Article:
Of course you can’t say that and keep your job. Sure, Donald Trump’s recorded comments boasting about sexual predation in crude, callous language are politically toxic. They’re also kryptonite to employment. It’s “hard to believe he could get past the human resources department of a Fortune 500 company,” writes Andrew Ross Sorkin (The New York Times). This issue is no footnote — it’s at the heart of the bitter rancor that marks this election season. Trump’s appeal to his supporters is in part a backlash against socially and legally enforced limits on bad behavior, inadequately and inaccurately lumped together under the label of “political correctness.” It seems that a lot of people still dream of being Lord of Trump Castle and hitting on the powerless wenches. (Sad!) Many Trump fans yearn to turn back the clock to an era when mad men could stalk and abuse their female colleagues, while making tons more money than them, without ever facing consequences. But clocks move in only one direction — away from the indefensible practices of our elders. Trumpism will be swallowed by a tide of younger workers for whom sexual harassment and assault are as plainly over-the-line as other crimes. It’s already happening. This election’s noisy eruptions are the desperate final spasms of a dying belief system.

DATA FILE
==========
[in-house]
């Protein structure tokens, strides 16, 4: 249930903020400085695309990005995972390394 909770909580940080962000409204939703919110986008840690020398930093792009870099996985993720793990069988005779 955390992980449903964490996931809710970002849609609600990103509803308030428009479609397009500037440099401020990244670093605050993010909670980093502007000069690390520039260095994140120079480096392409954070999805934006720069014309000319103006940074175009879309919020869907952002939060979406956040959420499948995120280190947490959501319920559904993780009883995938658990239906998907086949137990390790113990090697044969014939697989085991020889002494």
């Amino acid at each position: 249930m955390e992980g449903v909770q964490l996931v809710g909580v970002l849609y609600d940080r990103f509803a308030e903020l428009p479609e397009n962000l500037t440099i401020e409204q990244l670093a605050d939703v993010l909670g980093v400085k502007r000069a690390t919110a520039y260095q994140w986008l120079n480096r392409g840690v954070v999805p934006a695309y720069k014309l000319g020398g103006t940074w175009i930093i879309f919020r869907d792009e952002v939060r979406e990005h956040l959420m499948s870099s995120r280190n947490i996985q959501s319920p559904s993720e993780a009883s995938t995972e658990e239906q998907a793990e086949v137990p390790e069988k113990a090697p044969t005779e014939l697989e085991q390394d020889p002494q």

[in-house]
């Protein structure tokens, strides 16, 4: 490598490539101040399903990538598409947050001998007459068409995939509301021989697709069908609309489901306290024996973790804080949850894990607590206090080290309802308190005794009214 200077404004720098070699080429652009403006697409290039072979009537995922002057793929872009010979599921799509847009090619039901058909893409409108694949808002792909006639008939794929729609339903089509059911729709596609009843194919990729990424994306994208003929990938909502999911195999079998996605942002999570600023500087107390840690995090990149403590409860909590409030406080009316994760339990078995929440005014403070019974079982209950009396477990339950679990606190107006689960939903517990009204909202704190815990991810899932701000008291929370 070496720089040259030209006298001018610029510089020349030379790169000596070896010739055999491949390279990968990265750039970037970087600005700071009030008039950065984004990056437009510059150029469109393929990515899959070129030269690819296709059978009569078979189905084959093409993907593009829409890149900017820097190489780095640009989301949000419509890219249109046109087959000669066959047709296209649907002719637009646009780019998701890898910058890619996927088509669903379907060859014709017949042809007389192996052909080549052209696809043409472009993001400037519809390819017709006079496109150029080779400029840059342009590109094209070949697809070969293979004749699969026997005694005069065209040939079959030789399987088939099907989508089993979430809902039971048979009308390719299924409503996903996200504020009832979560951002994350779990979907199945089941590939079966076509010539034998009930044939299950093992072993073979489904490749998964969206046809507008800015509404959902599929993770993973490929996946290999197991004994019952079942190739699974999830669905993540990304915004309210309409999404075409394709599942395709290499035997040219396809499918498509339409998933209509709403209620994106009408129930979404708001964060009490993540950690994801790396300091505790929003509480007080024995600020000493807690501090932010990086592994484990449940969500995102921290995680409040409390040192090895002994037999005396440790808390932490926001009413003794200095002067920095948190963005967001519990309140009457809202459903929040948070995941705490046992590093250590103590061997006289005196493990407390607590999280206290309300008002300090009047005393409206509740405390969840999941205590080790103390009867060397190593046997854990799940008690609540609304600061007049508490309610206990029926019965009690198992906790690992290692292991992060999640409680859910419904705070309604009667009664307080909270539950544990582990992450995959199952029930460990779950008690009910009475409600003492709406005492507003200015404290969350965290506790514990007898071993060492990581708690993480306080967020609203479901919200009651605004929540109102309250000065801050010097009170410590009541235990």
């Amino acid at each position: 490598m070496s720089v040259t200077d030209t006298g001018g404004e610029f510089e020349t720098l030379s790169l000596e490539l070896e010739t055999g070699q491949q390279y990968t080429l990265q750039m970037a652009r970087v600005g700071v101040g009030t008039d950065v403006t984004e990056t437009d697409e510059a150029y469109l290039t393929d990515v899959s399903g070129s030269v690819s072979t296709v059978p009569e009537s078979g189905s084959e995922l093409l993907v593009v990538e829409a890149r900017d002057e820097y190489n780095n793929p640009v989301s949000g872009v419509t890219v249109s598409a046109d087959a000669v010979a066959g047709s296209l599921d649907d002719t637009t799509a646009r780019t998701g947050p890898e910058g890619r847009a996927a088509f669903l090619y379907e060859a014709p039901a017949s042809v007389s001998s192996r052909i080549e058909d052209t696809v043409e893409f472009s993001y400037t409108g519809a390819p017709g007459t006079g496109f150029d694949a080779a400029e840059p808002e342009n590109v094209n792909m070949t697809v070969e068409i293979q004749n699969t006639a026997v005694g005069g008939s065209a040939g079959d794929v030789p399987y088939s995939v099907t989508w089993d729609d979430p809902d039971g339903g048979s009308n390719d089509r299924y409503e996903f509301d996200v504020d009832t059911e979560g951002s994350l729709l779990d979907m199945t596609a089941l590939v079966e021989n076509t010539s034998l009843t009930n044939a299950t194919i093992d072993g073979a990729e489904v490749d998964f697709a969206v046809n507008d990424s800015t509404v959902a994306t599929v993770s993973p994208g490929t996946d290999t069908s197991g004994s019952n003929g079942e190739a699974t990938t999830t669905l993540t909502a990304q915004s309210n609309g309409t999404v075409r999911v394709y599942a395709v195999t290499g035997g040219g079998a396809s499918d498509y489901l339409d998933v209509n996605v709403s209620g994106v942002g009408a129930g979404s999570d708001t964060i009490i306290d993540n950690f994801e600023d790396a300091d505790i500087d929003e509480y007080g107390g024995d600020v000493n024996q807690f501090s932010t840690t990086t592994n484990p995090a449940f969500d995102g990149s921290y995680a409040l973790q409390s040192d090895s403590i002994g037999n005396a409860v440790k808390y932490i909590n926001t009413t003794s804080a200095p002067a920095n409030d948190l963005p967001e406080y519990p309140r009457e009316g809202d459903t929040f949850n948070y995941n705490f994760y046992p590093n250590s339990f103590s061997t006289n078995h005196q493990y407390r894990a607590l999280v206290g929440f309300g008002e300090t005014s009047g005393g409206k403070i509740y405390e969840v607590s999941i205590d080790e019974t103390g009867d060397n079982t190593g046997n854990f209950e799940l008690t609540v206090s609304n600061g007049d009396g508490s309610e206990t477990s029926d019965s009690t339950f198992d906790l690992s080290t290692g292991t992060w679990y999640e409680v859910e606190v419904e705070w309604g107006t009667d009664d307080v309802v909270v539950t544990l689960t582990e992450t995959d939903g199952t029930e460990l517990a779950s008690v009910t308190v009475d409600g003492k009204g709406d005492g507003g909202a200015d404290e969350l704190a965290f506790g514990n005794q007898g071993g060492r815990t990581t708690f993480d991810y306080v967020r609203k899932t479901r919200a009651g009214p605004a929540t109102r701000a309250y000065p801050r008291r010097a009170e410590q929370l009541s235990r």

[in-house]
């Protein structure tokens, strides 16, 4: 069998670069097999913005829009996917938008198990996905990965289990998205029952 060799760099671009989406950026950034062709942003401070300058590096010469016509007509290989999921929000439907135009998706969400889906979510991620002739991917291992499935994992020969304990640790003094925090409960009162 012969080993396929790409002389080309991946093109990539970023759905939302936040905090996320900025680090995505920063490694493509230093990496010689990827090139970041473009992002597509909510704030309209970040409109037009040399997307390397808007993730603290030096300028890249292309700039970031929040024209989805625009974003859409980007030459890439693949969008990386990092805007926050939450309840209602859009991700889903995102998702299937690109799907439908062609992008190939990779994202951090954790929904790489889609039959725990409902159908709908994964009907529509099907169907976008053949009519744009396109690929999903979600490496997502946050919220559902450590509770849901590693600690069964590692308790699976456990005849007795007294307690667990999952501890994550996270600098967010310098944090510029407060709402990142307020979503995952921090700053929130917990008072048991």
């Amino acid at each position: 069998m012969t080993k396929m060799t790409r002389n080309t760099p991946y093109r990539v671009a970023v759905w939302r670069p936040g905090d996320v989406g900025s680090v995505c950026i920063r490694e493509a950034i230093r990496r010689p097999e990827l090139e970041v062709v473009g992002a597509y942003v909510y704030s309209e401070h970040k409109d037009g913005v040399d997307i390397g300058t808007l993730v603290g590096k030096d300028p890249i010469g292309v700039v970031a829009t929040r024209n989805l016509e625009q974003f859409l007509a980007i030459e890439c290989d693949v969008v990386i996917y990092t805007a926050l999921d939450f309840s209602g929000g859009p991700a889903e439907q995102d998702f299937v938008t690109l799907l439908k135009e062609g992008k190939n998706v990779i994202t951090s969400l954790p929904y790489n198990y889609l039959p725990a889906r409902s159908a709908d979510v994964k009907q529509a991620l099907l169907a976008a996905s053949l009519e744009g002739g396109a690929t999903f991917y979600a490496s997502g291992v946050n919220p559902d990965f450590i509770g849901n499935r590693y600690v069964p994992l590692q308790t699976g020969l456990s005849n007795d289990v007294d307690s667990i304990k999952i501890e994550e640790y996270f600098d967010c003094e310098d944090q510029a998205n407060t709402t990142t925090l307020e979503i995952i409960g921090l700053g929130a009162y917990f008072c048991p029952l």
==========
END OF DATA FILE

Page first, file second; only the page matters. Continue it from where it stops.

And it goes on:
Science tastes better with Coke. According to a new study in the American Journal of Preventive Medicine, 96 national health organizations — names like the American Diabetes Association and the National Institutes of Health — took funding from Coke and Pepsi between 2011 and 2015 (Time). The soda makers, increasingly under attack for promoting obesity, are struggling to avoid the fate of the tobacco industry by plowing a chunk of their profits toward good relations with the medical establishment. They’re also lobbying hard to resist regulations and taxes on their product. This isn’t a simple story of quid-pro-quo corruption; the health organizations maintain they’re independent and unswayed by the source of their funds. Perhaps they’re turning bad money to a good cause. But when issues are as hotly contested as this one, researchers can’t just assert their integrity; their credibility demands a clean audit trail.